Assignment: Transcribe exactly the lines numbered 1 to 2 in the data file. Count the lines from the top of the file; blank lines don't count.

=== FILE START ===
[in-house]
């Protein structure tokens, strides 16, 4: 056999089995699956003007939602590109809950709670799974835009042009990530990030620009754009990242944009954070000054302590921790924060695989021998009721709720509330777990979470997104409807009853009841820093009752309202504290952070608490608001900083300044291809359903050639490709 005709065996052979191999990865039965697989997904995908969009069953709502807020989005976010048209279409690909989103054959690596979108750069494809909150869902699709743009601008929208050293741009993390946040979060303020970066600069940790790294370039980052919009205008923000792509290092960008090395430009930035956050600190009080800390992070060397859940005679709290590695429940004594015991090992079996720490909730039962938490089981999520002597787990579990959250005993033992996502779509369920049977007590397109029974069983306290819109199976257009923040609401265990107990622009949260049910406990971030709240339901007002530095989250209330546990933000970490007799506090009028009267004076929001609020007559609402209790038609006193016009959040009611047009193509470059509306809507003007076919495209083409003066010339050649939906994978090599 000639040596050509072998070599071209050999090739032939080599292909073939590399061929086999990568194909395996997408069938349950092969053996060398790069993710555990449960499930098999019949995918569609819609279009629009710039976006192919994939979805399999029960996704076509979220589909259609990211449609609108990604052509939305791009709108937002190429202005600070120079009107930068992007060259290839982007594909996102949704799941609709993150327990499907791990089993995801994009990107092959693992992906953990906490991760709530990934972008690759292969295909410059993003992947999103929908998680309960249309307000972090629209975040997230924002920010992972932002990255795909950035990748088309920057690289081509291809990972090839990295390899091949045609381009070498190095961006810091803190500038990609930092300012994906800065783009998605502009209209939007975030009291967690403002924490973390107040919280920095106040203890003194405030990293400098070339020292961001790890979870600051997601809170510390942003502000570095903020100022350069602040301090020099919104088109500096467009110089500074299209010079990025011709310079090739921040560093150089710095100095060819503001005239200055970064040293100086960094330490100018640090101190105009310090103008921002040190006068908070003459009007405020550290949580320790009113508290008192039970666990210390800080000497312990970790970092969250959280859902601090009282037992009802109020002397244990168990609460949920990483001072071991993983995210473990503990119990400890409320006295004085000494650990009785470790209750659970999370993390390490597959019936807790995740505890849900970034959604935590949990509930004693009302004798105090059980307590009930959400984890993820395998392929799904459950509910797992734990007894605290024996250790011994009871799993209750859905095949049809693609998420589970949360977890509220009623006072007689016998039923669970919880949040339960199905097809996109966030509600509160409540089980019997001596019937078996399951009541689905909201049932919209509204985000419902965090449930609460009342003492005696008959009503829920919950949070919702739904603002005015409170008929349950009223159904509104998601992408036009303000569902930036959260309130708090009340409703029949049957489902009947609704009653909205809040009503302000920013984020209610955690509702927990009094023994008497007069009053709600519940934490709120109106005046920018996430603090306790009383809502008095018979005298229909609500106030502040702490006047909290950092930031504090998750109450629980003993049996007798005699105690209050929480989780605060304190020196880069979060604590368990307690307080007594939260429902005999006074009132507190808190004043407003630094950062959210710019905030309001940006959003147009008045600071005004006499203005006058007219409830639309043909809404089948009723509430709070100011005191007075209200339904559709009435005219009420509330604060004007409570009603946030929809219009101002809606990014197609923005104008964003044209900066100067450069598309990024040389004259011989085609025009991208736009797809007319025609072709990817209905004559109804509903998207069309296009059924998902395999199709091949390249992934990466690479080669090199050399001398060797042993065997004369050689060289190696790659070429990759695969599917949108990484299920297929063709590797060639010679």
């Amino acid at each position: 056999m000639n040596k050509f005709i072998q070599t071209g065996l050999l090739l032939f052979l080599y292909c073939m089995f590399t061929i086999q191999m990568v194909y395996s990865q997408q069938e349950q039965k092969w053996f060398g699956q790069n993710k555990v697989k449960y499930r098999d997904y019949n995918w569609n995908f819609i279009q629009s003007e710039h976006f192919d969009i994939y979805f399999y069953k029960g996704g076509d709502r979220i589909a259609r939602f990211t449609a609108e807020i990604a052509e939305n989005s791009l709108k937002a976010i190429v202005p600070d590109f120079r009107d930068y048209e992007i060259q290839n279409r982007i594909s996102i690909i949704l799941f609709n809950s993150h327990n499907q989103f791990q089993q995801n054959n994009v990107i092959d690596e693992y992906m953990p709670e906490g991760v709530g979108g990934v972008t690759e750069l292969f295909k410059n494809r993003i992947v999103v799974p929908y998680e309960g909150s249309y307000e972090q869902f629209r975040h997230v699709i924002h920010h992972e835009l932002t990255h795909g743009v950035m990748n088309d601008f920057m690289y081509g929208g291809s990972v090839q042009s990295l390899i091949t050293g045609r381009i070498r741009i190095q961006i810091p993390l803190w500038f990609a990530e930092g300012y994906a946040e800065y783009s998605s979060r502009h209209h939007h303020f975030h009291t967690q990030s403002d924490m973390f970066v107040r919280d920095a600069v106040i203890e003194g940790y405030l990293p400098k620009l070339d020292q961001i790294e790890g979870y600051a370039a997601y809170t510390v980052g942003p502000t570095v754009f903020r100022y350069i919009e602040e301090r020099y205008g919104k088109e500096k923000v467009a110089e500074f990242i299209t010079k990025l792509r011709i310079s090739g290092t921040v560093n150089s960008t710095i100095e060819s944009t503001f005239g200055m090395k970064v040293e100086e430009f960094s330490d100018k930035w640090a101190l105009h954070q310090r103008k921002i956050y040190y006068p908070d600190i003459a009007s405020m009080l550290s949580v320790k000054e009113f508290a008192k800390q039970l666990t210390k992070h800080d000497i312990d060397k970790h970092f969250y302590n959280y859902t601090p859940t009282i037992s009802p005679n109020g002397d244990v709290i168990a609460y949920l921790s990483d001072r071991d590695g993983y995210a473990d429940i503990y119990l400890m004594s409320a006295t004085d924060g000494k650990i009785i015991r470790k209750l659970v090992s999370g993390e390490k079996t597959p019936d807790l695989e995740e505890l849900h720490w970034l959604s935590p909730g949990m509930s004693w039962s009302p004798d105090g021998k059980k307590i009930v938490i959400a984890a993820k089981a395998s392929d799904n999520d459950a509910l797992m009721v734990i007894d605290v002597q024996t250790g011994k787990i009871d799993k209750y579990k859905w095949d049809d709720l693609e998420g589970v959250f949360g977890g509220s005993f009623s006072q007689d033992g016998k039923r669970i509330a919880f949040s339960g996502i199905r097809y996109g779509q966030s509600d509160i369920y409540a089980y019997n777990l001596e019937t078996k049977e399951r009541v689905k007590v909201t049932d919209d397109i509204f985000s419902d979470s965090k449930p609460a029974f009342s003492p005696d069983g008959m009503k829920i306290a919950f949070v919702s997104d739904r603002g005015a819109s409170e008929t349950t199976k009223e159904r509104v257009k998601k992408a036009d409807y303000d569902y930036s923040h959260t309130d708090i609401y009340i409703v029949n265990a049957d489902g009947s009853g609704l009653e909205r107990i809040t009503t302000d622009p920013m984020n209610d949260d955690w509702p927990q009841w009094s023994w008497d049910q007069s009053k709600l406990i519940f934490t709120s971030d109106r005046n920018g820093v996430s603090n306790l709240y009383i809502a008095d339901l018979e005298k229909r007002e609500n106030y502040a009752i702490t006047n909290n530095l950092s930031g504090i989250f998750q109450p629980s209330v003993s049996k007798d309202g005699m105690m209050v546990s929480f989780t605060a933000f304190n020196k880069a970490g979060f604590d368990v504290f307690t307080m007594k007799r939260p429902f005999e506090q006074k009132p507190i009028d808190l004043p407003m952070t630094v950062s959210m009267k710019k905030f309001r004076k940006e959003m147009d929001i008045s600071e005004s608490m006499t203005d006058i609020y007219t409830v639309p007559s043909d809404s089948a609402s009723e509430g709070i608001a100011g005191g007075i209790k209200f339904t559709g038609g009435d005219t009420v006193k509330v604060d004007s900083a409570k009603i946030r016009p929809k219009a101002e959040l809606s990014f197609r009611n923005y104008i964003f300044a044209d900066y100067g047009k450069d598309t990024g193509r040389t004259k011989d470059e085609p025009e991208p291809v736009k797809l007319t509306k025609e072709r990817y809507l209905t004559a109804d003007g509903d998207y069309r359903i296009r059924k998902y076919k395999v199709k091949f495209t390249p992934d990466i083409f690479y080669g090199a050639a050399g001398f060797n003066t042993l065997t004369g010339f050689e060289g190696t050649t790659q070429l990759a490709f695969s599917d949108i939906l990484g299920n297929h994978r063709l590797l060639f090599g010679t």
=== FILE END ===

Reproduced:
[in-house]
């Protein structure tokens, strides 16, 4: 056999089995699956003007939602590109809950709670799974835009042009990530990030620009754009990242944009954070000054302590921790924060695989021998009721709720509330777990979470997104409807009853009841820093009752309202504290952070608490608001900083300044291809359903050639490709 005709065996052979191999990865039965697989997904995908969009069953709502807020989005976010048209279409690909989103054959690596979108750069494809909150869902699709743009601008929208050293741009993390946040979060303020970066600069940790790294370039980052919009205008923000792509290092960008090395430009930035956050600190009080800390992070060397859940005679709290590695429940004594015991090992079996720490909730039962938490089981999520002597787990579990959250005993033992996502779509369920049977007590397109029974069983306290819109199976257009923040609401265990107990622009949260049910406990971030709240339901007002530095989250209330546990933000970490007799506090009028009267004076929001609020007559609402209790038609006193016009959040009611047009193509470059509306809507003007076919495209083409003066010339050649939906994978090599 000639040596050509072998070599071209050999090739032939080599292909073939590399061929086999990568194909395996997408069938349950092969053996060398790069993710555990449960499930098999019949995918569609819609279009629009710039976006192919994939979805399999029960996704076509979220589909259609990211449609609108990604052509939305791009709108937002190429202005600070120079009107930068992007060259290839982007594909996102949704799941609709993150327990499907791990089993995801994009990107092959693992992906953990906490991760709530990934972008690759292969295909410059993003992947999103929908998680309960249309307000972090629209975040997230924002920010992972932002990255795909950035990748088309920057690289081509291809990972090839990295390899091949045609381009070498190095961006810091803190500038990609930092300012994906800065783009998605502009209209939007975030009291967690403002924490973390107040919280920095106040203890003194405030990293400098070339020292961001790890979870600051997601809170510390942003502000570095903020100022350069602040301090020099919104088109500096467009110089500074299209010079990025011709310079090739921040560093150089710095100095060819503001005239200055970064040293100086960094330490100018640090101190105009310090103008921002040190006068908070003459009007405020550290949580320790009113508290008192039970666990210390800080000497312990970790970092969250959280859902601090009282037992009802109020002397244990168990609460949920990483001072071991993983995210473990503990119990400890409320006295004085000494650990009785470790209750659970999370993390390490597959019936807790995740505890849900970034959604935590949990509930004693009302004798105090059980307590009930959400984890993820395998392929799904459950509910797992734990007894605290024996250790011994009871799993209750859905095949049809693609998420589970949360977890509220009623006072007689016998039923669970919880949040339960199905097809996109966030509600509160409540089980019997001596019937078996399951009541689905909201049932919209509204985000419902965090449930609460009342003492005696008959009503829920919950949070919702739904603002005015409170008929349950009223159904509104998601992408036009303000569902930036959260309130708090009340409703029949049957489902009947609704009653909205809040009503302000920013984020209610955690509702927990009094023994008497007069009053709600519940934490709120109106005046920018996430603090306790009383809502008095018979005298229909609500106030502040702490006047909290950092930031504090998750109450629980003993049996007798005699105690209050929480989780605060304190020196880069979060604590368990307690307080007594939260429902005999006074009132507190808190004043407003630094950062959210710019905030309001940006959003147009008045600071005004006499203005006058007219409830639309043909809404089948009723509430709070100011005191007075209200339904559709009435005219009420509330604060004007409570009603946030929809219009101002809606990014197609923005104008964003044209900066100067450069598309990024040389004259011989085609025009991208736009797809007319025609072709990817209905004559109804509903998207069309296009059924998902395999199709091949390249992934990466690479080669090199050399001398060797042993065997004369050689060289190696790659070429990759695969599917949108990484299920297929063709590797060639010679």